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  1. Info: https://blogs.windows.com/windowsexperience/2017/04/07/announcing-windows-10-insider-preview-build-16170-pc/ Build info: https://buildfeed.net/build/98bfb240-f929-4717-9a42-4837be3a883e/ Changelog: https://changewindows.org/build/15063/ Screenshots: UUP: Site: https://cloud.mail.ru Sharecode[?]: /public/59kH/uJvSjdTaB Site: https://sendit.cloud Sharecode[?]: /v389k56ygtmy ESD: N/A Decrypter: https://s1.rg-adguard.net/dl/decrypt/decrypt-multi-release.7z Language pack: Site: https://cloud.mail.ru Sharecode[?]: /public/59kH/uJvSjdTaB/LP/ Thanks @WZorNET, Enthousiast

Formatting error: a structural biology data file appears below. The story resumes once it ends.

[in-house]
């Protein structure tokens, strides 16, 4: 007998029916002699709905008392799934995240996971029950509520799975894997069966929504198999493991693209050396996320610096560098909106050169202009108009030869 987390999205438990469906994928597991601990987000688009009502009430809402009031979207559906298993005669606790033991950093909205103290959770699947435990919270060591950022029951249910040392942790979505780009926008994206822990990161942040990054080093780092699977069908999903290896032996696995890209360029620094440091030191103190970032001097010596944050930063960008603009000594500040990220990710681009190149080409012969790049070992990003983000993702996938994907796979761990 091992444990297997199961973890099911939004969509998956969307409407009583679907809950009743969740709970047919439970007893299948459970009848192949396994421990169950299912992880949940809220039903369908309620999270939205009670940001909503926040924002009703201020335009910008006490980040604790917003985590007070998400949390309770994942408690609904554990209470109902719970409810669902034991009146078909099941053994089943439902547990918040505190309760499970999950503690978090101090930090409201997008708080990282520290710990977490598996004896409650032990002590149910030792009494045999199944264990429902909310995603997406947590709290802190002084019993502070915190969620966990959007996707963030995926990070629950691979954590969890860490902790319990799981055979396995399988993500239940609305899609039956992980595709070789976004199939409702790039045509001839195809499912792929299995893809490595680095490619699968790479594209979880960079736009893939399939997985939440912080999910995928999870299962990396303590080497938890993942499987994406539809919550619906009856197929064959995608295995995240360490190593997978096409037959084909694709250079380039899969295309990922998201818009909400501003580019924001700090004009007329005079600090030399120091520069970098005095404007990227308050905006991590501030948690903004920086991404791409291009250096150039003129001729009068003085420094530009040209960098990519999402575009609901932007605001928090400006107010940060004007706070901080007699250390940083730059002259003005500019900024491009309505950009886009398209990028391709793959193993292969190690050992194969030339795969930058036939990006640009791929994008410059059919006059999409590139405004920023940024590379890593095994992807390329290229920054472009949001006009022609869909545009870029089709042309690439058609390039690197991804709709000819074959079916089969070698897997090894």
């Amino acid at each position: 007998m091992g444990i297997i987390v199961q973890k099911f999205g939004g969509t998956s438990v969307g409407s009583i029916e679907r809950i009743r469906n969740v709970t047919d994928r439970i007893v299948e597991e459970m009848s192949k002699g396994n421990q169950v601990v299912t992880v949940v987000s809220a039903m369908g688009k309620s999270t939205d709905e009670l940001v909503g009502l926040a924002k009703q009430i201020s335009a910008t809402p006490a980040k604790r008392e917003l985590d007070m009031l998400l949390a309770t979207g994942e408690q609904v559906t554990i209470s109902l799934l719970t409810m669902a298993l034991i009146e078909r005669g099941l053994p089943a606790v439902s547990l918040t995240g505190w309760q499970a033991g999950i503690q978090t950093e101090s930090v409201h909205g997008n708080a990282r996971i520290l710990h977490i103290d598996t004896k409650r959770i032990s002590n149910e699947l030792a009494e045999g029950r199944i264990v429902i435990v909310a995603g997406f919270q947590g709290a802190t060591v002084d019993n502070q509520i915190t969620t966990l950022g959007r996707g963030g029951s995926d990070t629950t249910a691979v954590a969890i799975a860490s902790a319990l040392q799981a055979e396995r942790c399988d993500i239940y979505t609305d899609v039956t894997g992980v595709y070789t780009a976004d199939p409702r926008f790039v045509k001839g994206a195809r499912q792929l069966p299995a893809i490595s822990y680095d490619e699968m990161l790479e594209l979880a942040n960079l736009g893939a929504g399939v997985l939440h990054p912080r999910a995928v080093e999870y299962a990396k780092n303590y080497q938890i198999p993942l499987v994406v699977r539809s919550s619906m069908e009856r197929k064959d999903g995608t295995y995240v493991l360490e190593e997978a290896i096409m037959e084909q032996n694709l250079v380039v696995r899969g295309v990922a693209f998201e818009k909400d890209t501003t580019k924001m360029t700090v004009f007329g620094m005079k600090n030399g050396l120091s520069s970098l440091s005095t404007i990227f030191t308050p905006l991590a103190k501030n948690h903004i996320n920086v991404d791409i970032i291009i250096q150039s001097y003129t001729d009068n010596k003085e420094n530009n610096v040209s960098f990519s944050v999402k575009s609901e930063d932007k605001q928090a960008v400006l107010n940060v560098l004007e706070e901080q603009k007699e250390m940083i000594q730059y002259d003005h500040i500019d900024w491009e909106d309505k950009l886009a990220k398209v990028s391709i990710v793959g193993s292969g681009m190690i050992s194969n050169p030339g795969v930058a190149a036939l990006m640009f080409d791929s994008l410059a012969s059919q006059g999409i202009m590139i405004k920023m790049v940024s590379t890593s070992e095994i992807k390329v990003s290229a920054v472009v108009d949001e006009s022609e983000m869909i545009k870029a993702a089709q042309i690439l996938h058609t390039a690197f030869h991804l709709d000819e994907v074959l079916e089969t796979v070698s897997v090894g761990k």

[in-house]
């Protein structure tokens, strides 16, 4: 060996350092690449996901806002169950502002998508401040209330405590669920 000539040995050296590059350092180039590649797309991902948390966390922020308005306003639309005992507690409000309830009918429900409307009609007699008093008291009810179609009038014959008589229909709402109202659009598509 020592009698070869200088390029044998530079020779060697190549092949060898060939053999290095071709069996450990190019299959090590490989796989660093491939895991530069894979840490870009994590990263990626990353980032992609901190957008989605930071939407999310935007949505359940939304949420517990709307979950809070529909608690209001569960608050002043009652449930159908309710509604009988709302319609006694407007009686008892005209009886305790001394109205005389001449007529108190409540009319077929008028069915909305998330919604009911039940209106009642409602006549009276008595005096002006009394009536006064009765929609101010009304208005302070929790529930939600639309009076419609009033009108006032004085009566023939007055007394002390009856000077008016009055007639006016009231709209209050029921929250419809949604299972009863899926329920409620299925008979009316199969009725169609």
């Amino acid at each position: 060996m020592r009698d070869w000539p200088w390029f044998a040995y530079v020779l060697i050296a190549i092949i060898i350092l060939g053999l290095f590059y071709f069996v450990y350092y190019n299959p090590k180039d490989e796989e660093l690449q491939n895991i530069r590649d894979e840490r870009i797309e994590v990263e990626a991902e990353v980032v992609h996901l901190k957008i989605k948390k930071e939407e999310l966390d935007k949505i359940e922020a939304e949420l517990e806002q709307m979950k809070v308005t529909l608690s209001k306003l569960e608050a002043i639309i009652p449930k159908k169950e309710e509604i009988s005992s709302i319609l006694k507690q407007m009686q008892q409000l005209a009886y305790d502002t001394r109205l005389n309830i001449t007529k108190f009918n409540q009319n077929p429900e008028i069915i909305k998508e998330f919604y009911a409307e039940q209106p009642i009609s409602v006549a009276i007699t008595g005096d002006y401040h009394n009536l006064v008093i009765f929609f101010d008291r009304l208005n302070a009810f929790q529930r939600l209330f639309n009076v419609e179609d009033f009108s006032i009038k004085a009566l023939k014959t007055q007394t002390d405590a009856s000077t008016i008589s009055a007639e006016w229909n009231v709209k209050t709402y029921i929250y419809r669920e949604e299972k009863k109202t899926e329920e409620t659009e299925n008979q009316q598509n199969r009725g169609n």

2. Lineage OS Announces A Bunch Of Newly Supported Devices For Its Preview Builds Last month, Cyanogen announced that it was shutting down its offices, leaving the future of CyanogenMod in question. However, from the company's digital ashes rose a new project called Lineage OS. The developer team behind the operating system announced that it would support more than 80 devices. However, at launch, it only supported a handful of devices. Now, the company has updated its roster of supported devices, adding a number of older handsets to the list. Previously, the developer team had only included the LG Nexus 5X, Huawei Nexus 6P, Motorola Moto G4 / G4 Plus, Nextbit Robin and Xiaomi Redmi 1S. The company has now updated its list of supported devices to include: Asus Nexus 7 2013 (4G / Wi-Fi) LG Nexus 5 Huawei Honor 5X LG G4 (T-Mobile / International) LG G3 S LG G3 Beat Motorola Moto X Pure (2015) Motorola Moto E Motorola Moto G Motorola Moto G4 Play OnePlus One Oppo Find 7a Oppo Find 7s Samsung Samsung Galaxy S III (AT&T / Sprint / T-Mobile / Verizon / International) Samsung Galaxy S II (International) Sony Xperia SP Xiaomi Mi 3w and Mi 4 Xiaomi Mi 5 Xiaomi Mi Max Xiaomi Redmi 3/Prime Xiaomi Redmi Note 3 As can be seen, the list of devices has increased drastically. That said, the developer team has not announced how many installs its operating system has garnered. Previously, the company had announced that experimental builds of Lineage OS had been downloaded more than 50,000 times. This figure is bound to change with more devices being supported everyday. You can download the latest nightly and experimental builds on supported handsets by heading over to the download page here. Source